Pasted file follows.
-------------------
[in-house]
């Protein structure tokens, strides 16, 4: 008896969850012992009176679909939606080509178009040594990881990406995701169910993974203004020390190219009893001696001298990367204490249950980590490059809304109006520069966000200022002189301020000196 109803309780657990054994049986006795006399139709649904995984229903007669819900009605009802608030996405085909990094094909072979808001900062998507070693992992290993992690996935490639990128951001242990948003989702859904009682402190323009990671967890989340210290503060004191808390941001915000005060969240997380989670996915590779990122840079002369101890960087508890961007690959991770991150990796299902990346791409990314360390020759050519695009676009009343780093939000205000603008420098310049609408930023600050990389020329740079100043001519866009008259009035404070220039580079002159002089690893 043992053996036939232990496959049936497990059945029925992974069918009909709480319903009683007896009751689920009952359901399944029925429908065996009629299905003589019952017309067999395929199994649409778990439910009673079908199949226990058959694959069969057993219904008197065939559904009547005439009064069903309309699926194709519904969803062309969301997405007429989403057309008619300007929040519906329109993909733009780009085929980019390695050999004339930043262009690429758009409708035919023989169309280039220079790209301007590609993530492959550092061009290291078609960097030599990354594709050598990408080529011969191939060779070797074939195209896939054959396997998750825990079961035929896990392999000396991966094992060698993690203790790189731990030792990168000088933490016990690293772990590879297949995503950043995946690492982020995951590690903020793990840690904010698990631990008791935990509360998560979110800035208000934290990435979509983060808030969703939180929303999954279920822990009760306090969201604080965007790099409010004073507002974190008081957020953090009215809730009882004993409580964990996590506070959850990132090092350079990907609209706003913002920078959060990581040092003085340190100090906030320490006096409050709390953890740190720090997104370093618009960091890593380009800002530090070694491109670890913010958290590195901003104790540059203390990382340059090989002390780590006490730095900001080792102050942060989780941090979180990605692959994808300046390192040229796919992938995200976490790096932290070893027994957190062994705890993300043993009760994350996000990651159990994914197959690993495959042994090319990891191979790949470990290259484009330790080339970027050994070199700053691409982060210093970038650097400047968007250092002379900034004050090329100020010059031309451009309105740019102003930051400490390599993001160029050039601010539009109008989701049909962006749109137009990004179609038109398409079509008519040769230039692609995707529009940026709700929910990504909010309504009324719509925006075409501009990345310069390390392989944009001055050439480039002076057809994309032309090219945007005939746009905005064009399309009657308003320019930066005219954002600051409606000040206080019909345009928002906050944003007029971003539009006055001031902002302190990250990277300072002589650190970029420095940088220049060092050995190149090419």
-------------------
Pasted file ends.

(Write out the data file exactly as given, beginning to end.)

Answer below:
[in-house]
């Protein structure tokens, strides 16, 4: 008896969850012992009176679909939606080509178009040594990881990406995701169910993974203004020390190219009893001696001298990367204490249950980590490059809304109006520069966000200022002189301020000196 109803309780657990054994049986006795006399139709649904995984229903007669819900009605009802608030996405085909990094094909072979808001900062998507070693992992290993992690996935490639990128951001242990948003989702859904009682402190323009990671967890989340210290503060004191808390941001915000005060969240997380989670996915590779990122840079002369101890960087508890961007690959991770991150990796299902990346791409990314360390020759050519695009676009009343780093939000205000603008420098310049609408930023600050990389020329740079100043001519866009008259009035404070220039580079002159002089690893 043992053996036939232990496959049936497990059945029925992974069918009909709480319903009683007896009751689920009952359901399944029925429908065996009629299905003589019952017309067999395929199994649409778990439910009673079908199949226990058959694959069969057993219904008197065939559904009547005439009064069903309309699926194709519904969803062309969301997405007429989403057309008619300007929040519906329109993909733009780009085929980019390695050999004339930043262009690429758009409708035919023989169309280039220079790209301007590609993530492959550092061009290291078609960097030599990354594709050598990408080529011969191939060779070797074939195209896939054959396997998750825990079961035929896990392999000396991966094992060698993690203790790189731990030792990168000088933490016990690293772990590879297949995503950043995946690492982020995951590690903020793990840690904010698990631990008791935990509360998560979110800035208000934290990435979509983060808030969703939180929303999954279920822990009760306090969201604080965007790099409010004073507002974190008081957020953090009215809730009882004993409580964990996590506070959850990132090092350079990907609209706003913002920078959060990581040092003085340190100090906030320490006096409050709390953890740190720090997104370093618009960091890593380009800002530090070694491109670890913010958290590195901003104790540059203390990382340059090989002390780590006490730095900001080792102050942060989780941090979180990605692959994808300046390192040229796919992938995200976490790096932290070893027994957190062994705890993300043993009760994350996000990651159990994914197959690993495959042994090319990891191979790949470990290259484009330790080339970027050994070199700053691409982060210093970038650097400047968007250092002379900034004050090329100020010059031309451009309105740019102003930051400490390599993001160029050039601010539009109008989701049909962006749109137009990004179609038109398409079509008519040769230039692609995707529009940026709700929910990504909010309504009324719509925006075409501009990345310069390390392989944009001055050439480039002076057809994309032309090219945007005939746009905005064009399309009657308003320019930066005219954002600051409606000040206080019909345009928002906050944003007029971003539009006055001031902002302190990250990277300072002589650190970029420095940088220049060092050995190149090419």